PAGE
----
I’m not sure if getting my own prescription was easy because we are such an over medicated society and doctors write scripts for anyone these days, or if it’s because I do have ADHD. In the process of getting my own prescription I also talked to my dad (my mother refused to talk to me then because she doesn’t believe in medication and hated me for dropping out of college) and he told me I had been diagnosed with ADHD at a young age. They hadn’t told me because they didn’t want to put me on a drug, and my mother doesn’t believe in being medicated at all.

    Either way, I have been on Adderall XR 30 mg for almost 3 years now. For so long I believed that this pill was a miracle for me, mostly because I used it as a crutch during a time when I couldn’t find any answers or solutions. Now I am tired of taking it everyday, tired of the initial kick in the morning and the 4:00 headaches, tired of depending on a pill everyday of my life. I no longer feel the high that I used to and my appetite is 100% normal, which is fine and I’m not interested in increasing my dosage so that I can have those qualities back again. However, every time I try to just stop taking it I struggle to get out of bed or talk to anyone or do anything all day and it scares me. It scares me because it reminds me of that time 3 years ago and I’m terrified of going back to the person I was then. I’m not sure if it’s a mental handicap because I associate the drug and the time and consequently believe that I’m going to fail again or if its actually happening- that’s the horrible part about Adderall, or any drug I suppose.

    Anyways, I hope my story (however long winded) helps someone or at least effects them in some way. I think I am an advocate for both the good and bad sides of the drug and really I think this is the case for all medications. They are necessary for a time and then when we don’t need them anymore, we should be able to stop. It’s the stopping part that is most difficult for us as humans.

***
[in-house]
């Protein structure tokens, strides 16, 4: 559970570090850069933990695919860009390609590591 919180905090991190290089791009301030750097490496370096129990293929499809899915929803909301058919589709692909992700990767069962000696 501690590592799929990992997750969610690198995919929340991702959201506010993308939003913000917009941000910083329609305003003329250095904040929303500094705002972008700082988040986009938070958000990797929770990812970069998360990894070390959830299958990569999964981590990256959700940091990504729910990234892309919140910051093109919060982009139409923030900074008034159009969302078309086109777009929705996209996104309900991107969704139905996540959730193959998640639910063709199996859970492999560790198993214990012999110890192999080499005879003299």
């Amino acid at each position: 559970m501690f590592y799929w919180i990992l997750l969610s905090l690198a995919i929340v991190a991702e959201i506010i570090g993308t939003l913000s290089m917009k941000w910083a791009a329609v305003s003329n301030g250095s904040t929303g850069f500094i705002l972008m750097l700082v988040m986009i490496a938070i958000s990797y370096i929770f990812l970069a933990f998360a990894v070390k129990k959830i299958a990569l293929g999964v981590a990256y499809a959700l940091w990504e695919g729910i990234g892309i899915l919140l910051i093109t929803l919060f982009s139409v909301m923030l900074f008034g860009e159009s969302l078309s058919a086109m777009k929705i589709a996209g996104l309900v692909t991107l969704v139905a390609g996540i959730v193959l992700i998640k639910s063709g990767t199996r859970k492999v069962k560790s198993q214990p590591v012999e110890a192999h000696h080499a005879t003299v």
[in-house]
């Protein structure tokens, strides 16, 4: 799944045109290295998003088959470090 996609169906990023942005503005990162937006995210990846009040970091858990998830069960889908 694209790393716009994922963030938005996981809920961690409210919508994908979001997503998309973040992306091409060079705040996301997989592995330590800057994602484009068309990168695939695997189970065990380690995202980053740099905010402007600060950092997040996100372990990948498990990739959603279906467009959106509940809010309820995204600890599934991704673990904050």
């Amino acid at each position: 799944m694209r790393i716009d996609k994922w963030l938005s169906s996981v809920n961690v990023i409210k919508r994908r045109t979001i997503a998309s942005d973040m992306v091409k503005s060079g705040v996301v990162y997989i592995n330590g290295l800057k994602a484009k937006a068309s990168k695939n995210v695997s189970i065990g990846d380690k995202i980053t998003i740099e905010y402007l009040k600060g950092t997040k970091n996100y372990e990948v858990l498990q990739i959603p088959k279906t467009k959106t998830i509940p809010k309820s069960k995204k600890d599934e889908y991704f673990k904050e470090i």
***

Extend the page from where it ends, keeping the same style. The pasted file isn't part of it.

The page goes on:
16. Tyler says:

    It’s taken me 7 years to get to step 10 after taking Adderall XR for 7 years. It’s amazing how much of a different person you can become when you start taking it young. I’m excited about stepping into myself.

    I called and set up my new job yesterday.

    Let’s do this.

  17. Sile says:

    “excited about stepping into myself” — absolutely.

  18. Anon. says:

    Hello everyone,

    Thanks very much for all your posts on this site. I’ve been taking Adderall for about 8 years now, and while I do love how much work I get done, how well I do my work, how happy I am, and how thin I am, I am sick of depending on a pill. When my prescription starts to run out at the end of the month, I flip out and count pills and start rationing myself, etc., and I just feel awful about it. I’ve been trying to wean myself off of it for a while now, but I have too much trouble and worry about the consequences. I recently earned my PhD and am now trying to publish my monograph and a few articles, and apply for academic jobs, and I am deathly afraid that I will fail. I also lost 60lbs when I started taking the medicine, and after battling with my weight my whole life, this was wonderful. I think I am much healthier now than I was, but I am still afraid I will lose everything I have gained since I started taking Adderall. All of these things together are making me quite depressed as well; I find myself crying often and too afraid to work on the tasks I have at hand (which are many). Any kinds words would be much appreciated.